European steampunk counts fewer numbers than their North American (and mainly US) counterparts. I’m pretty sure that if you would add up all the numbers in the entirety of Europe, you would get about the same as those for the United States alone (the US probably has more numbers than the entirety of Europe, come to think of it).
Originally there was a unison worldwide. Steampunks everywhere where in it for the same reason. If you spoke to steampunks from other continents, the same topics arose and likeminded individuals were easily found, no matter what country they hailed from.
Thankfully this is still the case, but sadly less and less so when one starts comparing some — frankly disturbing — recent developments in the movement in both aforementioned continents.
What is starting to be noticeable these days is that European steampunks in general are far less elitist and especially far less politically active than those in America.
American steampunks have a few very visible, and very loud, voices claiming to be representative of the scene screaming out their support for left-wing causes, such as Occupy Wall Street, and hatred for the dreaded Tea Party.
Now we Europeans do have some sort of counterpart for OWS: the Indignados, who mainly protest against government cutbacks, often the most felt by regular citizens, and the high unemployment rates, especially among the youth. They protest, they camp out and generally try to make the world a better place through their activism and ideology.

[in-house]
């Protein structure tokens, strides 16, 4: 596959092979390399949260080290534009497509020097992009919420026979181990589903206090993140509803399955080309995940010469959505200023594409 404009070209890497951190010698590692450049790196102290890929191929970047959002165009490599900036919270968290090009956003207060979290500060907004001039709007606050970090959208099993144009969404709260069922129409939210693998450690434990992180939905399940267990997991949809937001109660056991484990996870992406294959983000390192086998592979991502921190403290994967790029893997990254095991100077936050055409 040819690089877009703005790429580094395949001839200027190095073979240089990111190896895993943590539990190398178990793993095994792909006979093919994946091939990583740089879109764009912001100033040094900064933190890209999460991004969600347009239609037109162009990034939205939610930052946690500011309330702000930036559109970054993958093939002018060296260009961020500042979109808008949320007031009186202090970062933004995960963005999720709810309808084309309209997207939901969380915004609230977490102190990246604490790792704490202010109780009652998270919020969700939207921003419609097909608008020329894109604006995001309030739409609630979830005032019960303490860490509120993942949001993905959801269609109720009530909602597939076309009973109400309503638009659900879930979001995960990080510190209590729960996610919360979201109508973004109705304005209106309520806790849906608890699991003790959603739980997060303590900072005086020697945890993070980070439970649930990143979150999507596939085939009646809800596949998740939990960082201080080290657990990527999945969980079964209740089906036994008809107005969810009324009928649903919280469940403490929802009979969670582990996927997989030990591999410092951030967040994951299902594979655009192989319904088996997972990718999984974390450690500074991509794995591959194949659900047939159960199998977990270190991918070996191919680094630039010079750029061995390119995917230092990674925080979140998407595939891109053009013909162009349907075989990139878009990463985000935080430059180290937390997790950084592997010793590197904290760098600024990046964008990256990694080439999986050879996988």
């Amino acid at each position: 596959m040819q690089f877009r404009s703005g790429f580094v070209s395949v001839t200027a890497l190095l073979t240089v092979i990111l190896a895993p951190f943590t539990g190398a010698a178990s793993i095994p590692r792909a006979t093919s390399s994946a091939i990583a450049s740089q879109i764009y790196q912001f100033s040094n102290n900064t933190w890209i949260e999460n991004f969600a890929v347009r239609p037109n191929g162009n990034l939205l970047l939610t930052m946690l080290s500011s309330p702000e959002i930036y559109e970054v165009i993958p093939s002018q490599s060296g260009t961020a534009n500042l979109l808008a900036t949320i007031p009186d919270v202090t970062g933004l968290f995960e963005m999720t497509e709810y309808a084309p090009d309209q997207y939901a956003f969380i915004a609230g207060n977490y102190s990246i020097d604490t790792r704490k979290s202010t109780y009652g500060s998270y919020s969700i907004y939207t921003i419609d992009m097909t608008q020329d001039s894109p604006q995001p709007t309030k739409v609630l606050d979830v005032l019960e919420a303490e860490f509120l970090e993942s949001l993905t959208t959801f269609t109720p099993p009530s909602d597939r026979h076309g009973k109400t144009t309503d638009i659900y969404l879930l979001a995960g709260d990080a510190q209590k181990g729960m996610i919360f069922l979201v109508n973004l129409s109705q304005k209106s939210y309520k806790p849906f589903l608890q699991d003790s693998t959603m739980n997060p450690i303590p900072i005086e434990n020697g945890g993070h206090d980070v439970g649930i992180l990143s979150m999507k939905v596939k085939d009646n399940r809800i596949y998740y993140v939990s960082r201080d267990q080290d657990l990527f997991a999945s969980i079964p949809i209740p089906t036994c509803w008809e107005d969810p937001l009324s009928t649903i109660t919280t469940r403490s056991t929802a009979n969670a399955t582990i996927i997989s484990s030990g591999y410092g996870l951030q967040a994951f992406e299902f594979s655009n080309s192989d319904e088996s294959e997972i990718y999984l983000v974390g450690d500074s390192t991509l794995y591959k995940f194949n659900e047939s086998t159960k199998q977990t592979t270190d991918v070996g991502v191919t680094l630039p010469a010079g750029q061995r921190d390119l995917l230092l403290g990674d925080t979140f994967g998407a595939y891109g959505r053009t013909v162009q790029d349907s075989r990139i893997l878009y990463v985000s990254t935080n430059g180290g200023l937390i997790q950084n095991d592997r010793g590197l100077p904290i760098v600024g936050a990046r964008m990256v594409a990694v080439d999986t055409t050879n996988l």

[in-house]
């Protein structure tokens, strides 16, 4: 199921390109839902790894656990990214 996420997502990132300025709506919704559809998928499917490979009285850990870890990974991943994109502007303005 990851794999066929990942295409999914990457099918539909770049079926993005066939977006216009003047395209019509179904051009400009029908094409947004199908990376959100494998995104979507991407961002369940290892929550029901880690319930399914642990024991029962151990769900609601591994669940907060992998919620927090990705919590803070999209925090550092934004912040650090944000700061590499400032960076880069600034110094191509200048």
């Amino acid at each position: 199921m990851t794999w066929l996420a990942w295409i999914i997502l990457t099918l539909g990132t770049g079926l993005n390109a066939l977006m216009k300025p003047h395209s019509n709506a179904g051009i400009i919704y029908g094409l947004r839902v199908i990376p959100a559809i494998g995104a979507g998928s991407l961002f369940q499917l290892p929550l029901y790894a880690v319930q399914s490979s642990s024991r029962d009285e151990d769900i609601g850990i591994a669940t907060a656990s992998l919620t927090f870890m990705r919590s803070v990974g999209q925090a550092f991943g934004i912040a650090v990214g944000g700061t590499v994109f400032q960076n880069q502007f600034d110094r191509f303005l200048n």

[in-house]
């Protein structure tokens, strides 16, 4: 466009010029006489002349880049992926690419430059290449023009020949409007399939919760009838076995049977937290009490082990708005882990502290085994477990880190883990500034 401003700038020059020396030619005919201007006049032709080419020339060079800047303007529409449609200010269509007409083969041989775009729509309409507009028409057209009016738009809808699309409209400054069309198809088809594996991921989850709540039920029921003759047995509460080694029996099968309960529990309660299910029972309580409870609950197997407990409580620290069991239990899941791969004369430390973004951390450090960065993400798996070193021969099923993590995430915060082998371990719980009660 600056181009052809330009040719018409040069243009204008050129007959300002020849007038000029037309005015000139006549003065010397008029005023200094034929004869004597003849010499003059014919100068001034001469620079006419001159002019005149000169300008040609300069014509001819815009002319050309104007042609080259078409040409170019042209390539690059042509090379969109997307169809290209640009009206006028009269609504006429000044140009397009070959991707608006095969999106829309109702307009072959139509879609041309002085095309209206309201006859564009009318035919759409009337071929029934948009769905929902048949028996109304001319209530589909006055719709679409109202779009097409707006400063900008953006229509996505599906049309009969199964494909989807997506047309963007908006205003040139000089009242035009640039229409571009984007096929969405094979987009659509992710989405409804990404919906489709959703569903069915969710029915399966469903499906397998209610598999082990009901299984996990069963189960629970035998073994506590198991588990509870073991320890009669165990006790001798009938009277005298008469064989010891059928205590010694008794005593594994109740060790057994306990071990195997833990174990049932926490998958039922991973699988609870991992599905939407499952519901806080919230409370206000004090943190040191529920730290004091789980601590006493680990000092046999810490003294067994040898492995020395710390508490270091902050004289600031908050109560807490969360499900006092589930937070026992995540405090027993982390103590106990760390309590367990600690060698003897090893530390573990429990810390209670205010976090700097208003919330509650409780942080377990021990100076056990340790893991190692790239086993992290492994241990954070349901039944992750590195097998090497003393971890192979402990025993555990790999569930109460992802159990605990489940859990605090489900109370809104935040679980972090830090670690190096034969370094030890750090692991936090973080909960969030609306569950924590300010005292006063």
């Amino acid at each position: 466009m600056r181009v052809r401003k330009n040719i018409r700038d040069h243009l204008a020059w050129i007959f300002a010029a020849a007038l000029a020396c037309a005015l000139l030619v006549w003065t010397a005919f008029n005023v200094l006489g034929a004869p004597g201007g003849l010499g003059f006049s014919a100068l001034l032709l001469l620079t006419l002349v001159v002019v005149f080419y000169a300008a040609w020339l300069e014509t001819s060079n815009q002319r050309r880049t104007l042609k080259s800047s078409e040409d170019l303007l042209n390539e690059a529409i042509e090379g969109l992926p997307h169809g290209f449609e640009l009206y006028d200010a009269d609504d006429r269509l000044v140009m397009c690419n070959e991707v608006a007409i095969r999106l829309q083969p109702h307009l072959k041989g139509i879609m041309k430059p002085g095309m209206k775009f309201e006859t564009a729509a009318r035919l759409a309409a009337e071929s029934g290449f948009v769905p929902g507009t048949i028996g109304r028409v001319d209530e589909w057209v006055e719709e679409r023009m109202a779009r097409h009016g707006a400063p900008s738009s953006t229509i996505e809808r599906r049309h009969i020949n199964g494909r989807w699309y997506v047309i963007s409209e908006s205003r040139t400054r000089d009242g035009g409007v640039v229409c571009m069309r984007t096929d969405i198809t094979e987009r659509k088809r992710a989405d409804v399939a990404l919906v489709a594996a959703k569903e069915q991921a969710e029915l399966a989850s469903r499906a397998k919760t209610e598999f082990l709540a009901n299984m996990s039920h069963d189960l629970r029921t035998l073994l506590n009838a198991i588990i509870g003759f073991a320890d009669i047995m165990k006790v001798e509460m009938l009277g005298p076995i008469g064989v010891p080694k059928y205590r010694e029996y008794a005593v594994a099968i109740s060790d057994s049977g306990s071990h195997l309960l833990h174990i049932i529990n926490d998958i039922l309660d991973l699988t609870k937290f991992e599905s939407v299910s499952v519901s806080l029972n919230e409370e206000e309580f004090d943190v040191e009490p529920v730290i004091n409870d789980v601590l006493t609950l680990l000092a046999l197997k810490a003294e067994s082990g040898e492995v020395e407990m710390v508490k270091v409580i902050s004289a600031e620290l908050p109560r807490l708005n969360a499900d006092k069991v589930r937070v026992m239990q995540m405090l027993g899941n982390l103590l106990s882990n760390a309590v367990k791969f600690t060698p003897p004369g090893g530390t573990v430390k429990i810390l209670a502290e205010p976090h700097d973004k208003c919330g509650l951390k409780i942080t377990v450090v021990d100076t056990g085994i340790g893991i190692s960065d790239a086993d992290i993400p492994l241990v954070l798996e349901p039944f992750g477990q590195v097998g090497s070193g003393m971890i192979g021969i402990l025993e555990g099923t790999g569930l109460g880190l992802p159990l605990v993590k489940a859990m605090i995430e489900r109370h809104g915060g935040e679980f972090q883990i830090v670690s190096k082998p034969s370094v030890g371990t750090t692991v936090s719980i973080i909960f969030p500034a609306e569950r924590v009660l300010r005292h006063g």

But I have not heard a single European steampunk either claim affiliation with them (nor have I seen any in the news coverage about the Indignados) or lay claim that this sort of activism is necessary should one wish to maintain membership to the steampunk movement.
In general, European steampunks seem to be moderate and relaxed, only rising occasionally to point out that they’re not on the same page and want the scene to remain open and welcoming.
Or to gather around the rest, so they can hang out and have a good time together, just like it used to be internationally before the politics got hold.
So my question is:
Is the North American, and US specifically, movement truly going on the political tour, creating a kind of schism between themselves and the more moderate European steampunks?
Or is this the umptieth case of gross representation due to a few loudmouths (and let’s be honest, it’s always the same people, why are they even still allowed to speak for the movement in any capacity that could even be vaguely mistaken for representative?) that are insisting on forcing their particular view on an entire subculture?
In either case, it would be a sad outcome that could only do harm to the international steampunk movement, rather than a positive one.